42/35 cm Watercolor, 1979
As reported by Artinfo
BEIJING— The Chinese authorities may not love Ai Weiwei, but they know only too well that he has a large and engaged following in China. So what happened when sina.com, a leading Chinese infotainment portal, included his name in an online poll to choose the 2010 “Artist of the Year”? It became an object lesson in the creativity of the Chinese people when it comes to supporting their cultural heroes, regardless of the disposition of the government.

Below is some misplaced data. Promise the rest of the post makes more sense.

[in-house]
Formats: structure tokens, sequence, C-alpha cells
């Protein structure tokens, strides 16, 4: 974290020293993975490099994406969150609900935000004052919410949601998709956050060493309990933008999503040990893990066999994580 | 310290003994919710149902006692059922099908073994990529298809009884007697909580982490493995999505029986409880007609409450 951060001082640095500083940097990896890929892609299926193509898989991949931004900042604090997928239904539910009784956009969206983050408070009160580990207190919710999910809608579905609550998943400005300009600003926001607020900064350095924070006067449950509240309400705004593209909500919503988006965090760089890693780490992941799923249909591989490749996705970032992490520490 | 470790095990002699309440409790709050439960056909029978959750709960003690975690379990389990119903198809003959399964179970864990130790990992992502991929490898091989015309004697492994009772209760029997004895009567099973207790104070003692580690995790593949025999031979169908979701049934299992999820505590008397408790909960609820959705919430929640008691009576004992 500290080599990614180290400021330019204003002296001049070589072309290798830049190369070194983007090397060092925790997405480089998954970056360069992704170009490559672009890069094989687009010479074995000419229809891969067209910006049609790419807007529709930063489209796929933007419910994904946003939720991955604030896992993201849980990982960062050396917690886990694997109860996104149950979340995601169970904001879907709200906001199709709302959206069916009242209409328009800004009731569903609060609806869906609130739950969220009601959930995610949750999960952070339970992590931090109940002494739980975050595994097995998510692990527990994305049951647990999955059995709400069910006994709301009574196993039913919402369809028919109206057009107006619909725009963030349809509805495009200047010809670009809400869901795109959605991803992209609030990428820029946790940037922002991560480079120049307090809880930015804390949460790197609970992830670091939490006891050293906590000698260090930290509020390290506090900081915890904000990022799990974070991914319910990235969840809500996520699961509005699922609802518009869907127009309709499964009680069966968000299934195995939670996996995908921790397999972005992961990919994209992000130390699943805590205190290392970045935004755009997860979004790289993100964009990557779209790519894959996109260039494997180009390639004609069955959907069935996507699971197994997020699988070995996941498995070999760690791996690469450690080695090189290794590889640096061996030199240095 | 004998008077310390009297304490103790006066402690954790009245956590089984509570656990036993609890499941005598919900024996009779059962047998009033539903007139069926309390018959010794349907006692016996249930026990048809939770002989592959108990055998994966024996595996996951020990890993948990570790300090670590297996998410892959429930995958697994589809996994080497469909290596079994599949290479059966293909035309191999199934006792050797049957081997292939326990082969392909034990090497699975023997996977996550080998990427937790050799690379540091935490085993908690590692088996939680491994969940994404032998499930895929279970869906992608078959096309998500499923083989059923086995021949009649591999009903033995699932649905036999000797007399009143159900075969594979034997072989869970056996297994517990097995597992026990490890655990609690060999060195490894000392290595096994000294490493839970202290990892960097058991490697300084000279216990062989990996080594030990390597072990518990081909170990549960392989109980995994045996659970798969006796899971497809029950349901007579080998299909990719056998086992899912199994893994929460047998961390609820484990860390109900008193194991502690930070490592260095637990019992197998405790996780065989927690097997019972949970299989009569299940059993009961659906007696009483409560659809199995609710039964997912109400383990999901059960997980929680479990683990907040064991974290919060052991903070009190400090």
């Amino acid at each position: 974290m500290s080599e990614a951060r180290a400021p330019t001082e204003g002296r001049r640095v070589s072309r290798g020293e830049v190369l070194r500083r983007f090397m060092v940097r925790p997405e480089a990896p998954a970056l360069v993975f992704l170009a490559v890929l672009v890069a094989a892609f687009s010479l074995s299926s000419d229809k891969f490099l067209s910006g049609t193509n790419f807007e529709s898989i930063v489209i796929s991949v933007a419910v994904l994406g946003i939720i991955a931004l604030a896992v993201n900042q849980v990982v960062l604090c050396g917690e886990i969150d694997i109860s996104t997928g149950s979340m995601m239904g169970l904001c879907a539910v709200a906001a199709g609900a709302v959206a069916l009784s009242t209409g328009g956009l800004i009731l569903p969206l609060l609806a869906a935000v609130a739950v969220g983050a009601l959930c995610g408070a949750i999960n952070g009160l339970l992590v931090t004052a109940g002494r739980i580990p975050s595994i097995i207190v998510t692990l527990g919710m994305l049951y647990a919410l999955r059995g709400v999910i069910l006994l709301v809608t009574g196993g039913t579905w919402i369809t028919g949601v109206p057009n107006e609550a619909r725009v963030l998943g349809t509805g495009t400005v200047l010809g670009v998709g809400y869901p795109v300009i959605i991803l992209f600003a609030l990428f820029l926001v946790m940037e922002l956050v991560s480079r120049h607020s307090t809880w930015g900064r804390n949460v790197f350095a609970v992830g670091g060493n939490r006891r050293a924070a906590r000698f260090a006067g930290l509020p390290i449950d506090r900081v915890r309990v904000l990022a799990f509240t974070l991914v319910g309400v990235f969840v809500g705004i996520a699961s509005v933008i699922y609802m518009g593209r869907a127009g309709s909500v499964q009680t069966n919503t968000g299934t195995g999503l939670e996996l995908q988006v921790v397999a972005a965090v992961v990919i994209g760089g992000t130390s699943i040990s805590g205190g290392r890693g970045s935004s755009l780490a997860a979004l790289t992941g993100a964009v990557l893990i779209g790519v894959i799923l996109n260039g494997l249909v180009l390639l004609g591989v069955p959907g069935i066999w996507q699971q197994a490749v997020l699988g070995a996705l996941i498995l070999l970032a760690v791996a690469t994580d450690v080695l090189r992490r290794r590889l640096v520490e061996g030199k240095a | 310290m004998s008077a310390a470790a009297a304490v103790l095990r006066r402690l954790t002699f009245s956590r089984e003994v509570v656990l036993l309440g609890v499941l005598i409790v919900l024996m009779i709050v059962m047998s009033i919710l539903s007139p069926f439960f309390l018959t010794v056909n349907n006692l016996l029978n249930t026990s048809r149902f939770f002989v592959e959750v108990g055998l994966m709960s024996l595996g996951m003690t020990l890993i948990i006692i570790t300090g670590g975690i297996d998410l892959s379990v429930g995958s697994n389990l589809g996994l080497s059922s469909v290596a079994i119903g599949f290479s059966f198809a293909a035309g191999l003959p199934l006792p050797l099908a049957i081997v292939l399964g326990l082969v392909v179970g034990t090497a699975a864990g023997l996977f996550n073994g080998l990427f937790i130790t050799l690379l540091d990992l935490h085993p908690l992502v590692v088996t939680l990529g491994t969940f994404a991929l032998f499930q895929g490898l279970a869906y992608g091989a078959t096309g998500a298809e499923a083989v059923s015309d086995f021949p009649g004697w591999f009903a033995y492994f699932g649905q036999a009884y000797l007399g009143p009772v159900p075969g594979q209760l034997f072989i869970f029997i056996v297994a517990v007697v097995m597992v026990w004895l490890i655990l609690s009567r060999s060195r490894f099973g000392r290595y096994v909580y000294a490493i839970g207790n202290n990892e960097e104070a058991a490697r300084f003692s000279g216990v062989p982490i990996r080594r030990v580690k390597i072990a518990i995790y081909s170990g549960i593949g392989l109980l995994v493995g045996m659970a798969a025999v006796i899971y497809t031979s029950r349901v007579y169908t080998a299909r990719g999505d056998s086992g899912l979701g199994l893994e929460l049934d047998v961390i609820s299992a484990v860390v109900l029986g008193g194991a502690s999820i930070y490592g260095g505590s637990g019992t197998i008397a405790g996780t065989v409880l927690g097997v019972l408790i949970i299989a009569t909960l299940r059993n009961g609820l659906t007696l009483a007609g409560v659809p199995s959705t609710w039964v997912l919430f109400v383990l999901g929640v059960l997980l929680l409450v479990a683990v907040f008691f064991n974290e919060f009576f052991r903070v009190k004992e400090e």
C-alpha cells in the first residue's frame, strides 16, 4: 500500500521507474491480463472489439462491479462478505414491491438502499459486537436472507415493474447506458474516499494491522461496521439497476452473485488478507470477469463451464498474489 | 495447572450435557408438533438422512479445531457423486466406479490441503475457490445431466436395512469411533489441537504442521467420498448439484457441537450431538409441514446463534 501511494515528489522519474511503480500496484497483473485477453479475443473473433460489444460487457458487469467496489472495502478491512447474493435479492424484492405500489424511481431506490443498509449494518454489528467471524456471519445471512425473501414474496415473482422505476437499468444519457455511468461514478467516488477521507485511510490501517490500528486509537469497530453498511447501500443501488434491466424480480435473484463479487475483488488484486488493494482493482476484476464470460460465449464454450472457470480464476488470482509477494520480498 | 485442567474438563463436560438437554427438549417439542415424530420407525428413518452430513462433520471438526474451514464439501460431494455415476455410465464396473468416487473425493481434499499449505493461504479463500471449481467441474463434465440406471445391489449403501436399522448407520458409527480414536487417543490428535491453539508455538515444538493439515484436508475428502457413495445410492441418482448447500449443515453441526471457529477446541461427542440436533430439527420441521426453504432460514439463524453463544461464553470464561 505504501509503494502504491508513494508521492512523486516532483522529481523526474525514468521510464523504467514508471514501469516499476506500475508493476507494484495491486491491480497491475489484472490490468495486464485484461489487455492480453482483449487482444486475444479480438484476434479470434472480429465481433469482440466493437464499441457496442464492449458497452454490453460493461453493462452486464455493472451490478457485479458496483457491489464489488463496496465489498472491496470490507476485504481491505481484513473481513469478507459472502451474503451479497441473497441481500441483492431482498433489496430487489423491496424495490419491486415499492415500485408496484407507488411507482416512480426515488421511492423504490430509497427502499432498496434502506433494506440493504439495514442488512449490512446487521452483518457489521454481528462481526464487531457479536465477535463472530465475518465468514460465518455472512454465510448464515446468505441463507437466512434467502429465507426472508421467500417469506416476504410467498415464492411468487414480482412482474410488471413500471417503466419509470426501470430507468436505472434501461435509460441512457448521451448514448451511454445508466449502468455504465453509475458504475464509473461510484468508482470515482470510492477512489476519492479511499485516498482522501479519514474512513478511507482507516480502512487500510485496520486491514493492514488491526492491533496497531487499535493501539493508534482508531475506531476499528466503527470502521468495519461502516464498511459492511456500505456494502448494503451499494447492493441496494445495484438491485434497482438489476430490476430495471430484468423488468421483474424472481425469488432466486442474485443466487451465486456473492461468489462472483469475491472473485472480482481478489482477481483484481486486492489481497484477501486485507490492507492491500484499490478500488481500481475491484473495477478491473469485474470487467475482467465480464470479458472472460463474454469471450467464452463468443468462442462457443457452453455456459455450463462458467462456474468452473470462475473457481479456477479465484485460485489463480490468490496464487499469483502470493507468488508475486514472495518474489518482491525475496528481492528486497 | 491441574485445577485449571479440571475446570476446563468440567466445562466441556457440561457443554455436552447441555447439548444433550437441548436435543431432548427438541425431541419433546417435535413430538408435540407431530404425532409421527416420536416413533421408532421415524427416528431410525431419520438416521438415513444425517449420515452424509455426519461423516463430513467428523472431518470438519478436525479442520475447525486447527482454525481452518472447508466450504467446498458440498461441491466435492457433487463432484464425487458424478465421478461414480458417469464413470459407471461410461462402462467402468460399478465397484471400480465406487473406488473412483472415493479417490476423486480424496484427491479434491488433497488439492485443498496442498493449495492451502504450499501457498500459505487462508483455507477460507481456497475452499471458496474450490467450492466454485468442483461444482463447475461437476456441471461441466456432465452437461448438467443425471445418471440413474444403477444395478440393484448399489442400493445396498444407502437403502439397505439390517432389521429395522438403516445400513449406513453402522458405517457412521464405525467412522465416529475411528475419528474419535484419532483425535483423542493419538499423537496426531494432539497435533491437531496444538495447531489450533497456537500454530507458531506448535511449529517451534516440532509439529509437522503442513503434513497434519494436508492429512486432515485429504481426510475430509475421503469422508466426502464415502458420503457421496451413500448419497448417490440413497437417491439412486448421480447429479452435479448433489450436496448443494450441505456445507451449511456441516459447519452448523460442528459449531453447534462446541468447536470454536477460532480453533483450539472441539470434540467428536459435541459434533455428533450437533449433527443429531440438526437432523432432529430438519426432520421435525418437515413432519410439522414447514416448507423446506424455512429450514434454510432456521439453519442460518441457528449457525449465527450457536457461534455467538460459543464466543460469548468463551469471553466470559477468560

In light of this ongoing notoriety, I’m thinking more and more about the road Ai has traveled to get to his current position. Above is a 1979 painting indicative of his style at the time, and indeed much of Chinese visual art work in the late 1970s. One wonders what the value of such a work would be on the current art market. As one tangentially involved in the up-and-coming “Blooming in the Shadows” exhibition (China Institute, New York), I can say that its a rather arduous process to impress upon even very well-informed art world types the degree to which such a picture in 1979 was “revolutionary.” Or maybe, in some important senses, its not?